If this headline in the Washington Post — “Sex between students and teachers should not be a crime” — doesn’t set off alarm bells, this should: it only takes one paragraph for the writer to suggest “our society needs to have an uncensored dialogue” on the subject, and two paragraphs to decry the absence of that “much-needed dialogue.” If only we’d talk more about the “extremely nuanced continuum of sexual interactions involving teachers and students,” perhaps we’d develop a healthier, less hysterical response to statutory rape.
What the hell is this?? http://t.co/wyyn2KwfCH
— Katherine Miller (@katherinemiller) August 31, 2013
Good question. Is the Washington Post getting into Slate’s business of click-trolling, or do the paper’s editors really think it’s time for a national conversation on sex between teachers and underage students? Writer Betsy Karasik isn’t a staffer, which the Post will probably have to make clear as more and more people read her conclusion that teachers shouldn’t be held to a higher moral or legal standard than those naughty priests and politicians. “If religious leaders and heads of state can’t keep their pants on, with all they have to lose,” she writes, “why does society expect that members of other professions can be coerced into meeting this standard?”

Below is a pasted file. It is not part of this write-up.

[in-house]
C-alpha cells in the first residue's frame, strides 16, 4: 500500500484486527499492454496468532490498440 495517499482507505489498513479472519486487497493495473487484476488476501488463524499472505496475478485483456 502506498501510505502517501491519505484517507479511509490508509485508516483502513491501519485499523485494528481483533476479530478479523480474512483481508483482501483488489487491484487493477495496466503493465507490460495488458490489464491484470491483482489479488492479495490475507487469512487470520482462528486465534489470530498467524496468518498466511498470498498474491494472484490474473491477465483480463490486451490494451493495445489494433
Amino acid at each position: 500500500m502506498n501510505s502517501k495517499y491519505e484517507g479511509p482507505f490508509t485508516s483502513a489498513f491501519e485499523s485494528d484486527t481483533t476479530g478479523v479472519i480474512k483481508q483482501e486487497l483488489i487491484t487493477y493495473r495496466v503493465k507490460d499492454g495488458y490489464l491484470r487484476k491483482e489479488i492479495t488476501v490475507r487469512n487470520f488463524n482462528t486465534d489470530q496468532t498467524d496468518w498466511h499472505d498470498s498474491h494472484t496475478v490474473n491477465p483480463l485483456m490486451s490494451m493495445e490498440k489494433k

@katherinemiller Whoa. That is a stunning opinion to put forth in a public forum.
— K.M. McFarland (@km_mcfarland) August 31, 2013
— Alexa Rae Pacheco (@rae_lexa527) August 31, 2013
I can't believe this article got published. http://t.co/8cZlz69r07 I only made it 1/2 way, but um, rape is about power, not desire.
— Jonathan W. Gray (@elmcitytree) August 31, 2013
Good point. What’s next from Jeff Bezos’ new toy? Maybe one of these #WaPoPitches will see the light of day soon and kick start another important dialogue.
So, how is everyone enjoying our new national conversation?
That bad, huh? Well, this editorial should convince you the Post is still on the fence about statutory rape.